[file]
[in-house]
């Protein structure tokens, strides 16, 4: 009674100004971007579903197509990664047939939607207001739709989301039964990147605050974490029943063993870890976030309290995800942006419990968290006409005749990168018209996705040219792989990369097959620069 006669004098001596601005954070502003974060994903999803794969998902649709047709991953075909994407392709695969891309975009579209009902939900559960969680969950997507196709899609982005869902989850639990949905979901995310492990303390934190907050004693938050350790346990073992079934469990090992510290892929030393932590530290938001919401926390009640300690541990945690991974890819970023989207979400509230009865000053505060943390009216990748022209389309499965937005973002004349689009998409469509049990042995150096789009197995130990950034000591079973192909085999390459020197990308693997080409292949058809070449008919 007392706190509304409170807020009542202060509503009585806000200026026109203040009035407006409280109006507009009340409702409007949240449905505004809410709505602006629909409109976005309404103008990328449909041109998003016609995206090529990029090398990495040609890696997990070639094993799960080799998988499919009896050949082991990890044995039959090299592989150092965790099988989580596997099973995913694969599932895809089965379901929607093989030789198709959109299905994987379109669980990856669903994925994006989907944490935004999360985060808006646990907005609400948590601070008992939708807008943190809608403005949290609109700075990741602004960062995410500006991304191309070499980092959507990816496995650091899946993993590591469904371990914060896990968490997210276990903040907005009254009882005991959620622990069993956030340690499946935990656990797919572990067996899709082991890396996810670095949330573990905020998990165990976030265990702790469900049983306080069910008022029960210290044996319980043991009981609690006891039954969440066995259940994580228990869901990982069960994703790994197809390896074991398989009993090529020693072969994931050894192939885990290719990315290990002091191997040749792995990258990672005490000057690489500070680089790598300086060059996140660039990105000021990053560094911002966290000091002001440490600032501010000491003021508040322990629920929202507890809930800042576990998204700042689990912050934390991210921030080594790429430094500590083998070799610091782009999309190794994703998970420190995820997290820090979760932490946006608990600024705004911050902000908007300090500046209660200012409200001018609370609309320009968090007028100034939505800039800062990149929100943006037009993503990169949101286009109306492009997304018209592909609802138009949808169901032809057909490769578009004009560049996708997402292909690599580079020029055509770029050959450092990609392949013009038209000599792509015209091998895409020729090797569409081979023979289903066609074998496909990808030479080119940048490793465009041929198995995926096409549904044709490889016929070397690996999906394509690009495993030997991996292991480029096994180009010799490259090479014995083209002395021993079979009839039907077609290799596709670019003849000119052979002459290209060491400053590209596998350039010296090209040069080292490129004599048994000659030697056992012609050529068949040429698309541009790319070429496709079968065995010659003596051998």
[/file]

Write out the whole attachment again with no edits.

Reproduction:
[in-house]
């Protein structure tokens, strides 16, 4: 009674100004971007579903197509990664047939939607207001739709989301039964990147605050974490029943063993870890976030309290995800942006419990968290006409005749990168018209996705040219792989990369097959620069 006669004098001596601005954070502003974060994903999803794969998902649709047709991953075909994407392709695969891309975009579209009902939900559960969680969950997507196709899609982005869902989850639990949905979901995310492990303390934190907050004693938050350790346990073992079934469990090992510290892929030393932590530290938001919401926390009640300690541990945690991974890819970023989207979400509230009865000053505060943390009216990748022209389309499965937005973002004349689009998409469509049990042995150096789009197995130990950034000591079973192909085999390459020197990308693997080409292949058809070449008919 007392706190509304409170807020009542202060509503009585806000200026026109203040009035407006409280109006507009009340409702409007949240449905505004809410709505602006629909409109976005309404103008990328449909041109998003016609995206090529990029090398990495040609890696997990070639094993799960080799998988499919009896050949082991990890044995039959090299592989150092965790099988989580596997099973995913694969599932895809089965379901929607093989030789198709959109299905994987379109669980990856669903994925994006989907944490935004999360985060808006646990907005609400948590601070008992939708807008943190809608403005949290609109700075990741602004960062995410500006991304191309070499980092959507990816496995650091899946993993590591469904371990914060896990968490997210276990903040907005009254009882005991959620622990069993956030340690499946935990656990797919572990067996899709082991890396996810670095949330573990905020998990165990976030265990702790469900049983306080069910008022029960210290044996319980043991009981609690006891039954969440066995259940994580228990869901990982069960994703790994197809390896074991398989009993090529020693072969994931050894192939885990290719990315290990002091191997040749792995990258990672005490000057690489500070680089790598300086060059996140660039990105000021990053560094911002966290000091002001440490600032501010000491003021508040322990629920929202507890809930800042576990998204700042689990912050934390991210921030080594790429430094500590083998070799610091782009999309190794994703998970420190995820997290820090979760932490946006608990600024705004911050902000908007300090500046209660200012409200001018609370609309320009968090007028100034939505800039800062990149929100943006037009993503990169949101286009109306492009997304018209592909609802138009949808169901032809057909490769578009004009560049996708997402292909690599580079020029055509770029050959450092990609392949013009038209000599792509015209091998895409020729090797569409081979023979289903066609074998496909990808030479080119940048490793465009041929198995995926096409549904044709490889016929070397690996999906394509690009495993030997991996292991480029096994180009010799490259090479014995083209002395021993079979009839039907077609290799596709670019003849000119052979002459290209060491400053590209596998350039010296090209040069080292490129004599048994000659030697056992012609050529068949040429698309541009790319070429496709079968065995010659003596051998």